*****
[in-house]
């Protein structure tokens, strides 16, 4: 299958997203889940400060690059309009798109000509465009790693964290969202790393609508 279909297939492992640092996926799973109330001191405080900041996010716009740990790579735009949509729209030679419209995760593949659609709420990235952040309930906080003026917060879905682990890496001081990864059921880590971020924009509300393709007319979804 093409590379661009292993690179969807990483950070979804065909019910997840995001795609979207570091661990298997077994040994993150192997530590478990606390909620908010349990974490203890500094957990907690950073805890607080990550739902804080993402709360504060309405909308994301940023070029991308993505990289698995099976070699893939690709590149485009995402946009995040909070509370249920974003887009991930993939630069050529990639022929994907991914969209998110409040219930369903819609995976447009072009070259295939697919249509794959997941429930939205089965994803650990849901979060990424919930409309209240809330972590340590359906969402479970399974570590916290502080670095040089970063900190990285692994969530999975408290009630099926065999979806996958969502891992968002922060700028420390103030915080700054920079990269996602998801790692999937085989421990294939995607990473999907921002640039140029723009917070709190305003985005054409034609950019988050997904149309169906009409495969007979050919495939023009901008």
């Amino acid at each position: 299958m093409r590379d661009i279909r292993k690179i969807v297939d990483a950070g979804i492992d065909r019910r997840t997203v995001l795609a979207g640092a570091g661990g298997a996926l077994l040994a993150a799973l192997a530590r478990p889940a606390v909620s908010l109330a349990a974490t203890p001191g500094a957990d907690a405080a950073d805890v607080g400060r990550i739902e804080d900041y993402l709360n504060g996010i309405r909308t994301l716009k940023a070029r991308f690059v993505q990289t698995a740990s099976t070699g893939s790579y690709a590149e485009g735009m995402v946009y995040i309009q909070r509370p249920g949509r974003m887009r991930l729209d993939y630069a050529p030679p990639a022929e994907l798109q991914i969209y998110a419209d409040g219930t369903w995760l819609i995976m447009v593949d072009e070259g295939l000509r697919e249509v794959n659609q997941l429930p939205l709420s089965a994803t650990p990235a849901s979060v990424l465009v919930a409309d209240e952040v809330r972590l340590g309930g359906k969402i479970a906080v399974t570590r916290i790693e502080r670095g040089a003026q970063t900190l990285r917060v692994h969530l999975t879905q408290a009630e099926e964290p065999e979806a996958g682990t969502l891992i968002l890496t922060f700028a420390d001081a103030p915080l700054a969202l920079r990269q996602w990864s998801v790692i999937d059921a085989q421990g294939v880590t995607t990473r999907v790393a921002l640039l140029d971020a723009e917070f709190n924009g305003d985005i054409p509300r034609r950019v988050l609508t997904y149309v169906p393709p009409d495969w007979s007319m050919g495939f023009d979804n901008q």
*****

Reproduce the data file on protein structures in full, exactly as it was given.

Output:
[in-house]
């Protein structure tokens, strides 16, 4: 299958997203889940400060690059309009798109000509465009790693964290969202790393609508 279909297939492992640092996926799973109330001191405080900041996010716009740990790579735009949509729209030679419209995760593949659609709420990235952040309930906080003026917060879905682990890496001081990864059921880590971020924009509300393709007319979804 093409590379661009292993690179969807990483950070979804065909019910997840995001795609979207570091661990298997077994040994993150192997530590478990606390909620908010349990974490203890500094957990907690950073805890607080990550739902804080993402709360504060309405909308994301940023070029991308993505990289698995099976070699893939690709590149485009995402946009995040909070509370249920974003887009991930993939630069050529990639022929994907991914969209998110409040219930369903819609995976447009072009070259295939697919249509794959997941429930939205089965994803650990849901979060990424919930409309209240809330972590340590359906969402479970399974570590916290502080670095040089970063900190990285692994969530999975408290009630099926065999979806996958969502891992968002922060700028420390103030915080700054920079990269996602998801790692999937085989421990294939995607990473999907921002640039140029723009917070709190305003985005054409034609950019988050997904149309169906009409495969007979050919495939023009901008």
């Amino acid at each position: 299958m093409r590379d661009i279909r292993k690179i969807v297939d990483a950070g979804i492992d065909r019910r997840t997203v995001l795609a979207g640092a570091g661990g298997a996926l077994l040994a993150a799973l192997a530590r478990p889940a606390v909620s908010l109330a349990a974490t203890p001191g500094a957990d907690a405080a950073d805890v607080g400060r990550i739902e804080d900041y993402l709360n504060g996010i309405r909308t994301l716009k940023a070029r991308f690059v993505q990289t698995a740990s099976t070699g893939s790579y690709a590149e485009g735009m995402v946009y995040i309009q909070r509370p249920g949509r974003m887009r991930l729209d993939y630069a050529p030679p990639a022929e994907l798109q991914i969209y998110a419209d409040g219930t369903w995760l819609i995976m447009v593949d072009e070259g295939l000509r697919e249509v794959n659609q997941l429930p939205l709420s089965a994803t650990p990235a849901s979060v990424l465009v919930a409309d209240e952040v809330r972590l340590g309930g359906k969402i479970a906080v399974t570590r916290i790693e502080r670095g040089a003026q970063t900190l990285r917060v692994h969530l999975t879905q408290a009630e099926e964290p065999e979806a996958g682990t969502l891992i968002l890496t922060f700028a420390d001081a103030p915080l700054a969202l920079r990269q996602w990864s998801v790692i999937d059921a085989q421990g294939v880590t995607t990473r999907v790393a921002l640039l140029d971020a723009e917070f709190n924009g305003d985005i054409p509300r034609r950019v988050l609508t997904y149309v169906p393709p009409d495969w007979s007319m050919g495939f023009d979804n901008q």